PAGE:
A recent Ontario Superior Court decision confirmed that if a business owner has fallen behind on their mortgage, a tenant may run the risk of losing the protection offered by their lease and possibly facing eviction. A non-disruption clause is a provision of a mortgage contract that guarantees the durability of a lease between the tenant and the lessor in all circumstances. This is mainly done to protect the tenant from eviction by the mortgage debtor when the property is forcibly seized by the lender. A non-compliance clause ensures that a tenant is not evicted in the event of the landlord`s bankruptcy. This case shows the importance for tenants to obtain an exemption from disruption. A non-disruption agreement is an agreement between the lessee and the lessor`s lender, which allows the lessee to remain in possession of the leased premises, in accordance with the terms of the lease agreement, despite an action for cessation of action against the lessor. If, in this case, a no-disruption agreement had been reached, the outcome could have been very different. The court found that there was only one oral agreement between the tenant and the landlord when the landlord obtained the mortgage and the lease itself was entered into after the mortgage was obtained. Nor did the court find evidence that the original mortgage was aware of the verbal agreement between the lessor and the tenant or that he accepted the lease. The court therefore concluded that the lease of the first or second mortgage was not binding. While most commercial leases provide for the tenant to perform a “subordination, non-disruption and shutdown agreement” commonly referred to as an “SNDA”, it would be difficult for a majority of tenants who have signed such leases and most likely for many of the real estate agents who represented these tenants to explain the importance of an SNDA. and why they are needed by both commercial lenders and tenants.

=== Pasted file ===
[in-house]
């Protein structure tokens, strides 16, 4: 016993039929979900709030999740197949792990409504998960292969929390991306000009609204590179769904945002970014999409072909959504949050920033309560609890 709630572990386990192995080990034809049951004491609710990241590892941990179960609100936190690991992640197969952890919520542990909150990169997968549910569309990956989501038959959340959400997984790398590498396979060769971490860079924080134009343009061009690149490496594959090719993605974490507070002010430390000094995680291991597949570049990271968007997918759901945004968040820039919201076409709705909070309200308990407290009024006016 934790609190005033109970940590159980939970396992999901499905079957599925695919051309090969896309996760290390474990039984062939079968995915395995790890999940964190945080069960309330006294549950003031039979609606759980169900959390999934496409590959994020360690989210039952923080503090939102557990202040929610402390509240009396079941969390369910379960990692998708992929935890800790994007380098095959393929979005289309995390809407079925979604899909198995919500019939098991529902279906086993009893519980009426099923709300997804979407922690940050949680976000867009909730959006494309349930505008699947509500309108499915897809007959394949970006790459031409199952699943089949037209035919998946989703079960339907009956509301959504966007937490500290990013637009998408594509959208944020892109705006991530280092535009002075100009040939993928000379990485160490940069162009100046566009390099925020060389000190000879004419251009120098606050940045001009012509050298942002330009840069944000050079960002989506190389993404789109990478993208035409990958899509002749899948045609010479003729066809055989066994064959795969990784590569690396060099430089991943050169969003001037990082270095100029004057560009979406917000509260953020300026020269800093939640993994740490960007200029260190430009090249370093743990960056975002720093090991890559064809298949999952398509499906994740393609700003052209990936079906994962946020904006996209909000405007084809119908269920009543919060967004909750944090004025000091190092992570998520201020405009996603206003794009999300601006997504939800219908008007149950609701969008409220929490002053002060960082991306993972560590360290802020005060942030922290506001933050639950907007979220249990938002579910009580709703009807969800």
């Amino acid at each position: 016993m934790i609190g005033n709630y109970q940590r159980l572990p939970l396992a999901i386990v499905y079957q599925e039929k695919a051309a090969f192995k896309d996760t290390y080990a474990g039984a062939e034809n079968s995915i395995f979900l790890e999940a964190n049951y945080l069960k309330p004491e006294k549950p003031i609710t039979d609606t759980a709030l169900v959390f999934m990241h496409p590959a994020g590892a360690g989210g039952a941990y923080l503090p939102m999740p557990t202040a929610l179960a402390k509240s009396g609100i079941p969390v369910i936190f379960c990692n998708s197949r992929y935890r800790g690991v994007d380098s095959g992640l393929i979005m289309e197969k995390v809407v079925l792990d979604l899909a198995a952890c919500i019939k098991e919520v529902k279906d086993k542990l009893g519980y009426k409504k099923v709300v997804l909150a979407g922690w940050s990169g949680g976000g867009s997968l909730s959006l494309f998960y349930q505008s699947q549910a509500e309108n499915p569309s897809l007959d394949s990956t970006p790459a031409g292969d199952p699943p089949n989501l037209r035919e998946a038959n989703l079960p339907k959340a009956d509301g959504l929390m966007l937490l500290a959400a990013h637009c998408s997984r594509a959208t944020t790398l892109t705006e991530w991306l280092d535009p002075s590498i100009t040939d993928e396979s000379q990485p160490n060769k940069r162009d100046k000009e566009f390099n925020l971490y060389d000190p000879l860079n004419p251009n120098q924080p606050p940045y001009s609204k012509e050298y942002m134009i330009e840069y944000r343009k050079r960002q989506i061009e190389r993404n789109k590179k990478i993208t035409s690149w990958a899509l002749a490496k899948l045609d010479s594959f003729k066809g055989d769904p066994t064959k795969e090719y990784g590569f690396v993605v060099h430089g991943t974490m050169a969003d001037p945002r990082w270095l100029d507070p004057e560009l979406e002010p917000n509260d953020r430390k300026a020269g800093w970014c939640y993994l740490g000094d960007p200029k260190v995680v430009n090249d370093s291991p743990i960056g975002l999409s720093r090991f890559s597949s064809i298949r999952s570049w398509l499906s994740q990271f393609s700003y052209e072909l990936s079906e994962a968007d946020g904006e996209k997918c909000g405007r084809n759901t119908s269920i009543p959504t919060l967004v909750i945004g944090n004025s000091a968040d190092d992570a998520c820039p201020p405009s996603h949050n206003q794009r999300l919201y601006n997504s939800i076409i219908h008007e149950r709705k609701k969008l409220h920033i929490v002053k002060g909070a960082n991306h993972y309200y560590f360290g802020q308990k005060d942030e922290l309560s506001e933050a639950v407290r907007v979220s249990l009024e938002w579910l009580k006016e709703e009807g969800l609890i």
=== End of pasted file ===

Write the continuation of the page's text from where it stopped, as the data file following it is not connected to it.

Non-disruption is a contractual agreement of the lender not to disturb the tenant`s detention in the premises as part of the rental agreement in case of forced execution. Clearly, in any situation where the tenant agrees to subordinate the lease to the right to pledge the loan, a tenant should require a lender to have a non-disruption agreement. It is also recommended that tenants unilaterally apply for a non-disruption agreement from an existing lender when the tenant enters the lease agreement, as the lease would be automatically subordinated to the pledge of the loan, given that it is chronologically withdrawn from the pledge right. Lenders are generally willing not to grant disruption to a non-defaulting tenant in exchange for the contractual subordination of the lease agreement to the pledge of the loan. Commercial leases often include what is called a subordination, non-disruption, and separation agreement, commonly known as an SNDA. SNDAs explain certain rights of the tenant, the lessor and related third parties, such as. B from the lessor`s lender or a buyer of the property. An SNDA consists of three components: the subordination clause, the non-disturbance clause and the attornation clause. Overall, contracts using an SNDA in a commercial lease benefit both tenants and lessors. The non-disruption agreement refers to an agreement between a tenant and the lessor`s lender to ensure that the tenant remains in possession of the leased property despite a enforcement action against the landlord. . .